Improved sickle cell disease in children associated with hydroxyurea treatment


A recent study underscores the significant disease burden in children with sickle cell disease, urging consideration for earlier and higher-dose hydroxyurea treatment to alleviate morbidity, especially in those with HbSS/Sβ0 thalassemia.

Improved sickle cell disease in children associated with hydroxyurea treatment | Image Credit: © tussik - © tussik -

Improved sickle cell disease in children associated with hydroxyurea treatment | Image Credit: © tussik - © tussik -


  • Hydroxyurea treatment linked to treating sickle cell disease in children.
  • Study assesses morbidity in sickle cell disease from newborn screening (1986) to hydroxyurea introduction (2015).
  • Hydroxyurea effectiveness: Reduces pain crises, acute chest syndrome, anemia, and transfusion requirements.
  • Severe genotype group faces heavy transfusion burden, with 299/100 person/years incidence.
  • Prospective neonatal cohort study highlights significant morbidity in sickle cell disease without preventive intensification using hydroxyurea.

According to a recent study, Hydroxyurea treatment is linked with treating sickle cell disease in children.

Hydroxyurea, a medicine that helps people with sickle cell disease, keeps blood cells round and flexible so they can do a good job delivering oxygen to the body. The medicine can help certain types of sickle cell diseases, like hemoglobin SS, pain crises, acute chest syndrome, severe anemia needing blood transfusions, and tiny blockages without pain. Hydroxyurea can be taken at just 9 months old.

While newborn screening has reduced early mortality for children with sickle cell disease, few studies have examined the disease difficulties and the transfusion requirement during childhood. After detecting recurring vaso-occlusive crises or acute chest syndrome, a doctor may prescribe hydroxyurea.

The study, led by Alizée Soulié, of the sickle cell disease referral center at Intercommunal Hospital of Creteil in France, evaluated morbidity in children with sickle cell disease from newborn screening (1986) to the introduction of hydroxyurea (2015). The investigators studied a cohort, and the trial lasted from 1 – 20 years.

“This study provides new information about the overall transfusion requirements in [sickle cell disease] as expected, the transfusion burden is particularly heavy in the severe genotype group, with an incidence of transfusion episodes of 299/100 [person/years],” the investigators wrote. “Most transfusion episodes were delivered during chronic [transfusion program] 245/100 [person/years].”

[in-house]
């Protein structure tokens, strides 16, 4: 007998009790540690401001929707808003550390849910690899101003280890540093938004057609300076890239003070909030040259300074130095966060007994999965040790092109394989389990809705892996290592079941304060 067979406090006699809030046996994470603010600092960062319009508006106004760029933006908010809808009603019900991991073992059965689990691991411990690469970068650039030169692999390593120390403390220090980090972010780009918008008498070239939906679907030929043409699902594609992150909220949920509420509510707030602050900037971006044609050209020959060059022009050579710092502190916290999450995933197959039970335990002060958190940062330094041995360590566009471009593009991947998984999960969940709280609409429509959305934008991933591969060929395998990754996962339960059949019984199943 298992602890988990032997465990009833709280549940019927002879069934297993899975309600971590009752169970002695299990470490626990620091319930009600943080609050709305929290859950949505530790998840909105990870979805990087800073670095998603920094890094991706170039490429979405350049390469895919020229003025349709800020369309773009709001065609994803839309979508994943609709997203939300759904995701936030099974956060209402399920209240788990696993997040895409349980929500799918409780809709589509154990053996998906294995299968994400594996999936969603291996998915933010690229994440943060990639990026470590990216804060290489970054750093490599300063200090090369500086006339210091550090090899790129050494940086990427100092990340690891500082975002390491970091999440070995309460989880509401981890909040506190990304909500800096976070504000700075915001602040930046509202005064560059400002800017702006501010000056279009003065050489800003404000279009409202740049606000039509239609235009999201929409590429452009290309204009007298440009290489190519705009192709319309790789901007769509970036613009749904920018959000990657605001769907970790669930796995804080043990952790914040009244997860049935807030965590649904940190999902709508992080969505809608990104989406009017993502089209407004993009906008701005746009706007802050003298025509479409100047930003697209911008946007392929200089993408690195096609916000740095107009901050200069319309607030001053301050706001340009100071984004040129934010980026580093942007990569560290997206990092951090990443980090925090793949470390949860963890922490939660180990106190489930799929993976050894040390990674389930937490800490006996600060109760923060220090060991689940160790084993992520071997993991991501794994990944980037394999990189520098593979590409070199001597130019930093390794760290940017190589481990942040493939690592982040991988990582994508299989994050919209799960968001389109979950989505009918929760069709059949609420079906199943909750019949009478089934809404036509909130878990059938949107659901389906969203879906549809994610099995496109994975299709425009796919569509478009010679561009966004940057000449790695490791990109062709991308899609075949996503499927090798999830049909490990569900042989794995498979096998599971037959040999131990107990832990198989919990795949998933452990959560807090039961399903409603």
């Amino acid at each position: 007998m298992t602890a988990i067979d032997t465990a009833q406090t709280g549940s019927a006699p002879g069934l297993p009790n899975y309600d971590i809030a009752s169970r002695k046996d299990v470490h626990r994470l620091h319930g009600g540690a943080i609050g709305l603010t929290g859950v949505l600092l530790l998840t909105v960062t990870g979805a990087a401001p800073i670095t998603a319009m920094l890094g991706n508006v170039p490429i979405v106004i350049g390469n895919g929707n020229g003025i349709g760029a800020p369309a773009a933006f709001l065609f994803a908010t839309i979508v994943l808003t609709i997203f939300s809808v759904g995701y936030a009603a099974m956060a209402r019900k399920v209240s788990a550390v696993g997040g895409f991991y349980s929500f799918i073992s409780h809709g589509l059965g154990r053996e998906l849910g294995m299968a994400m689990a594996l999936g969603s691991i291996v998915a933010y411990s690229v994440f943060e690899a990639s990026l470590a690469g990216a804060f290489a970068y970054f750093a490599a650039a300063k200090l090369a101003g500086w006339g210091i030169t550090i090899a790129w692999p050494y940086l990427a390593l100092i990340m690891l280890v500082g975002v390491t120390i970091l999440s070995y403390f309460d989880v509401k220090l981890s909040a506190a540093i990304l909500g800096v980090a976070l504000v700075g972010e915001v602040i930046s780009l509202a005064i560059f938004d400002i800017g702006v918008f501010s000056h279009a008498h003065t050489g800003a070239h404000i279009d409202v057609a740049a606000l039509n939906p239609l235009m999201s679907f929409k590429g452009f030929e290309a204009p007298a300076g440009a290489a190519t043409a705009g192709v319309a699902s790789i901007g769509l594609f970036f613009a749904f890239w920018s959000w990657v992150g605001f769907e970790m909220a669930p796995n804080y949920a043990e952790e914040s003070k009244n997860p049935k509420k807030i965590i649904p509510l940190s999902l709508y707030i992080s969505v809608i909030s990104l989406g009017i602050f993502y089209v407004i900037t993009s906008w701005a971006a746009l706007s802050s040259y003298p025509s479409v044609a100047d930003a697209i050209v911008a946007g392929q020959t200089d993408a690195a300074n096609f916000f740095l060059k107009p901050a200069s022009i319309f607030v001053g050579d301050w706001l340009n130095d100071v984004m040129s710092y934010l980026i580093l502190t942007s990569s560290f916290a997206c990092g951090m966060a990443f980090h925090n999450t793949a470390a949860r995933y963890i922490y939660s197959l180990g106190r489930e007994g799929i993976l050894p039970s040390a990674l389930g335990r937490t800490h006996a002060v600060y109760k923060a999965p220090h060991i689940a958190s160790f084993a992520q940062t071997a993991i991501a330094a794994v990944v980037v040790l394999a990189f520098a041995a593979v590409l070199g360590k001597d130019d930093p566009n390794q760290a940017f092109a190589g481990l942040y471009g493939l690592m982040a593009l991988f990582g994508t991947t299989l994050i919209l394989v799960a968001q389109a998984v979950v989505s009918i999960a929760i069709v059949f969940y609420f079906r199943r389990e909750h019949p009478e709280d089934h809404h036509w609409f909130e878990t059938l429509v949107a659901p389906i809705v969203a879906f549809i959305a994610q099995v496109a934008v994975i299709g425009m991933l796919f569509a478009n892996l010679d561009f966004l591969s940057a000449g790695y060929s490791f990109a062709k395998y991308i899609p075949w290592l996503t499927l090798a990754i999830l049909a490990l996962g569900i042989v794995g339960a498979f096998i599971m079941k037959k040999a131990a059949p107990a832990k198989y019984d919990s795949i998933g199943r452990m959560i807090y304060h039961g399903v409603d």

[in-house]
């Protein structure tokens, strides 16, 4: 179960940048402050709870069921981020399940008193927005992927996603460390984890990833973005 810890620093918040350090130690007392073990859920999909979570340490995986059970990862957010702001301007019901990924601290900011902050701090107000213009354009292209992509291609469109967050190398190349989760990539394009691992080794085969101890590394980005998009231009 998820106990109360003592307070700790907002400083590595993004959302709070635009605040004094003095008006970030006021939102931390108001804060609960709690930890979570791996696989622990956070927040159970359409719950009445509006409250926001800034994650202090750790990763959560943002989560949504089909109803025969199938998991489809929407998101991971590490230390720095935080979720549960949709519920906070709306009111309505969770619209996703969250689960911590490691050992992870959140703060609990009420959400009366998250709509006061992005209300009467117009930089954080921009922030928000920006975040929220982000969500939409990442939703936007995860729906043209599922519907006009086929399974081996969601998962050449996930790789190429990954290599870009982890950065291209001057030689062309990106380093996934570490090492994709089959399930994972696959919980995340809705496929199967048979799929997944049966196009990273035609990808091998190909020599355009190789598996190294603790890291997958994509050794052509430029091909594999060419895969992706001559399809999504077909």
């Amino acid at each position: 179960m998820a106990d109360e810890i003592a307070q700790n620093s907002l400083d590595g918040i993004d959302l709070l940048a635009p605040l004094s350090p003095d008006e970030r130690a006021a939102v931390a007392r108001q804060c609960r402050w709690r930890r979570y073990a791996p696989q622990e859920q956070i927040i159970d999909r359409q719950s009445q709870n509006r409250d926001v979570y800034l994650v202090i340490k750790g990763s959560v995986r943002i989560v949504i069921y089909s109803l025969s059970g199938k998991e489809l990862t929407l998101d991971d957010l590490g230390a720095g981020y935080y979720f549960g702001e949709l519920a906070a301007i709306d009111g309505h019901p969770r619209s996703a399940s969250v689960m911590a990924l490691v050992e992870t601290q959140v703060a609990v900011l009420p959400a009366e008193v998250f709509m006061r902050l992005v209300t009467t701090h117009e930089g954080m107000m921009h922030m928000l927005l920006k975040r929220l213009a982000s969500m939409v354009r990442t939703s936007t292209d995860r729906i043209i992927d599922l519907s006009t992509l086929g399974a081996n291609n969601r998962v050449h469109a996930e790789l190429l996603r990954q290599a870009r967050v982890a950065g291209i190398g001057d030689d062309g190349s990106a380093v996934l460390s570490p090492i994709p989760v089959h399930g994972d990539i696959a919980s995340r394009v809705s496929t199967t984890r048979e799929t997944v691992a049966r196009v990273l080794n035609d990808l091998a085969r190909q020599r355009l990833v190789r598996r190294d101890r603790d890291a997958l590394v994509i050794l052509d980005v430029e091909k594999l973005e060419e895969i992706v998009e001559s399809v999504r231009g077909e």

The newborn cohort had 4 genotypes, including SS and Sβ0 thalassemia (n = 289), sickle-hemoglobin C disease (SC n = 65), sickle β+ thalassemia (Sβ+ n = 32), and SDPunjab (SD n = 3). The investigators viewed HbSS, HbSβ0, and HbSDgenotypes as a separate, severe sickle genotype group due to their clinical similarity. There were also HbSD/Sβ0 subgroups.

Ten of the 389 patients died during the follow-up period at a median age of 10.8 years, and 9 deaths occurred because of their sickle cell disease. Everyone but 1 patient had a HbSS disease. One patient with a HbSβ+ disease died at 13 years old due to a pulmonary embolism after a long plane ride.

Participants had a 98.2% chance of surviving at 5 years old (95% CI, 96.6% – 99.3%) and death only occurred in the severe genotype group (97.6%; 95% CI, 95.5% – 99.0%). Meanwhile, participants had a 97.4% chance of surviving at 15 years old, but for HbSS/SD/Sβ0 groups the survival chance was 97.2% (95% CI, 95.0%–98.8%), for HbSC it was 100% (95% CI, 100% –100%), and for HbSβ+ genotype groups it was 90.9% (95% CI, 68.0% – 100%).

“In conclusion, we report here the longest prospective neonatal cohort study to date addressing acute vaso-occlusive, hematological, and extracerebral major organ complications, and providing new data about transfusion requirements in [sickle cell disease] children,” the investigators wrote. “In the absence of preventive intensification with [hydroxyurea], [sickle cell disease] continues to cause substantial morbidity and the use of blood resources remains considerable.”

The investigators wrote how other studies have noted the beneficial effects of hydroxyurea treatment, how the medication reduces pain, dactylitis, acute chest syndrome, hospitalizations, and transfusions. Also, trials indicated that raising the hydroxyurea dose was safe and provided greater clinical benefits than the 20 mg/kg per day dosing. The investigators believe doctors should consider prescribing hydroxyurea earlier with higher doses for children with HbSS/Sβ0 thalassemia.

“We believe that its preventive effects following early introduction and dosage escalation to the [maximal tolerated dose] should alter the course of the disease, and that its substitution for chronic transfusions to prevent primary stroke should decrease overall blood requirements,” the investigators wrote. “Involving individuals with [sickle cell disease] and their families in medical decision making will be critical to increase adherence to treatment.”


Soulié A, Kamdem A, Neumann F, et al. Clinical events in a long-term prospective neonatal cohort of children with sickle cell disease: Evidence for a high disease burden without systematic preventive intensification with hydroxyurea [published online ahead of print, 2023 Oct 26]. Am J Hematol. 2023;10.1002/ajh.27142. doi:10.1002/ajh.27142

A version of this article was initially published by our sister publication, HCP Live.

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